Zone 7 Evergreen Trees – Choosing Evergreen Trees For Zone 7 Climates

zone 7 evergreens
zone 7 evergreens
(Image credit: herreid)

Whether you want conifers or broadleaf specimens, evergreen trees provide lasting beauty to the landscape. Zone 7 evergreen trees span a wide range of sizes, colors, and leaf types to enhance the garden. 

Most of the common evergreen tree varieties are available at your local nursery, but if you are looking for something different, you can peruse online sellers. Local sellers will tend to specialize in easy care and native species, but on the internet your options really begin to soar.

Choosing Evergreen Tree Varieties

Choosing the right plant that is hardy in your zone is important. This is because some plants are not able to withstand the temperatures in your region. While site selection, soil type, debris, and care requirements must all go into deciding your plant choice, zone is one of the most vital considerations. Not all evergreen tree varieties will perform well in every zone. Some of our options for evergreen trees in zone 7 can help you decide what plants are right for your garden.

Conifers for Zone 7

Evergreen trees for zone 7 may be coniferous and can range from several 100 feet (30 m.) to more manageable 30 to 60 foot (9-18 m.) tall glories. Two that really strike out are the Hinoki cypress and Japanese cedar. Both have these elegantly layered branches that give so much texture to the plants and each has cultivars that include variegated or golden varieties. 

Hinoki can grow 80 feet (24 m.) tall but grows slowly. The ‘Radicans’ variety of Japanese cedar is about half that and responds well to shearing to keep it in shape. The Fraser fir is a classic as is the Canadian hemlock. The Colorado blue spruce has beautiful silvery blue needles. Balsam fir and white pine varieties are all easy to grow evergreen trees for zone 7.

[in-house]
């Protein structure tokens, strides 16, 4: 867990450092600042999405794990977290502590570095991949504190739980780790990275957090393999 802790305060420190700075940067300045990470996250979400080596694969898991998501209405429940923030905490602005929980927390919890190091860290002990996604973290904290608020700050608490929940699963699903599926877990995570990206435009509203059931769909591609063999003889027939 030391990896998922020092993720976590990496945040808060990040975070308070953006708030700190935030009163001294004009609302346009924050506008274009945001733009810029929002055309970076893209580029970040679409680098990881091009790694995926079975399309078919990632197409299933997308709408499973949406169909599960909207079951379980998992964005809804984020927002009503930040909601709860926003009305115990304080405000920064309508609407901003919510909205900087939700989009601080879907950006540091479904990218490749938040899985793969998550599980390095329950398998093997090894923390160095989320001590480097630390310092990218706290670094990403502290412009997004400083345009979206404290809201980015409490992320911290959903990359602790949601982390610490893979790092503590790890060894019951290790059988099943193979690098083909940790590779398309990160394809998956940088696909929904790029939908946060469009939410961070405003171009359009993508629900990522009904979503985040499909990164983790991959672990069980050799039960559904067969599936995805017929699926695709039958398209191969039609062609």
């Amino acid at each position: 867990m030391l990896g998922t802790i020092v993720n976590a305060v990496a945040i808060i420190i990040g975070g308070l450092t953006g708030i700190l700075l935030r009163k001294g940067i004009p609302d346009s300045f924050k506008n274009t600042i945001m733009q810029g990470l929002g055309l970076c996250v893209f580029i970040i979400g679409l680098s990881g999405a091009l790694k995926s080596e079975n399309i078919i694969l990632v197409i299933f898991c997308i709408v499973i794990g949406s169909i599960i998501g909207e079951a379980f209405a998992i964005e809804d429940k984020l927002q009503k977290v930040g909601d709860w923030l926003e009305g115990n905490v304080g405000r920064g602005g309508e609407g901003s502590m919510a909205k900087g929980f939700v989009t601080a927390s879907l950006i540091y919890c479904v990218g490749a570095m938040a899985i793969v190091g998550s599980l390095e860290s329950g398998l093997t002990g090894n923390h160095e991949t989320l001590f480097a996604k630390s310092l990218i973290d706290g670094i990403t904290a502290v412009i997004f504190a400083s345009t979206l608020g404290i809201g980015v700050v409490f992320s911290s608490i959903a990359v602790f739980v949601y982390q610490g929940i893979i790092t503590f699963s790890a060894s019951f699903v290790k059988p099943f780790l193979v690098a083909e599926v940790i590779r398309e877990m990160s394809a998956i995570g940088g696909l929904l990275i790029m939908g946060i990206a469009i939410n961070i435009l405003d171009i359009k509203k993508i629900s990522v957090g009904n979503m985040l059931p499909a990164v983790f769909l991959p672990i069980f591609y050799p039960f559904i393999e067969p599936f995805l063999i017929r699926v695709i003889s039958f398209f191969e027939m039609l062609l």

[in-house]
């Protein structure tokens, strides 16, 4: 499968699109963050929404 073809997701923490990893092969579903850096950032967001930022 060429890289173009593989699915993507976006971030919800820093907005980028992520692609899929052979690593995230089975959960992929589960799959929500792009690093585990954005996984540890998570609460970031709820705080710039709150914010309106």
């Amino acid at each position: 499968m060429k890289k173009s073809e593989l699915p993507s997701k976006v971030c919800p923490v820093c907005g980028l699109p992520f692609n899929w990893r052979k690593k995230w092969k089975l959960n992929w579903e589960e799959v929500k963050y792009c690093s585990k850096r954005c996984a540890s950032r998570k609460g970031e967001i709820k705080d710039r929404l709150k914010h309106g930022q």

If these larger tree types just won’t do, small landscapes can still benefit from the stately beauty of evergreen conifers. Silver Korean fir has tightly bound, almost spiral, bundles of silver needles.

The color comes from the white undersides, and at 30 feet (9 m.) tall, this plant is perfect for small spaces. Weeping white pine is a fun plant because you can literally sculpt it. The long needles and graceful branches need to be trained into a weeping habit or you can grow it as a groundcover.

Like its big brother, dwarf blue spruce has attractive foliage but only grows 10 feet (3 m.) tall. Another favorite is Japanese umbrella pine. The needles are arranged to look like the spokes in an umbrella, and the branches grow in a spiral form.

Broadleaf Evergreens for Zone 7

Growing evergreen trees in zone 7 can include flowers and don't have to be traditional narrow leaf specimens. Nothing is quite as pretty as a magnolia tree in bloom. The southern magnolia grows well in zone 7. Some other flowering zone 7 evergreen trees might include:

A really fun but smaller tree is the strawberry tree (Arbutus unedo). As its fruits ripen, the plant is covered with red, hot pink, orange, and yellow sweet, edible fruits. Golden chinquapin (Chrysolepis chrysophylla) is a native evergreen broadleaf that produces tufted little flowers and spiny little fruits containing edible nuts. Evergreens don't have to be boring and there are more options every day as botanists develop hardier cultivars of trees from around the world.

Bonnie L. Grant

Bonnie Grant is a professional landscaper with a Certification in Urban Gardening. She has been gardening and writing for 15 years. A former professional chef, she has a passion for edible landscaping.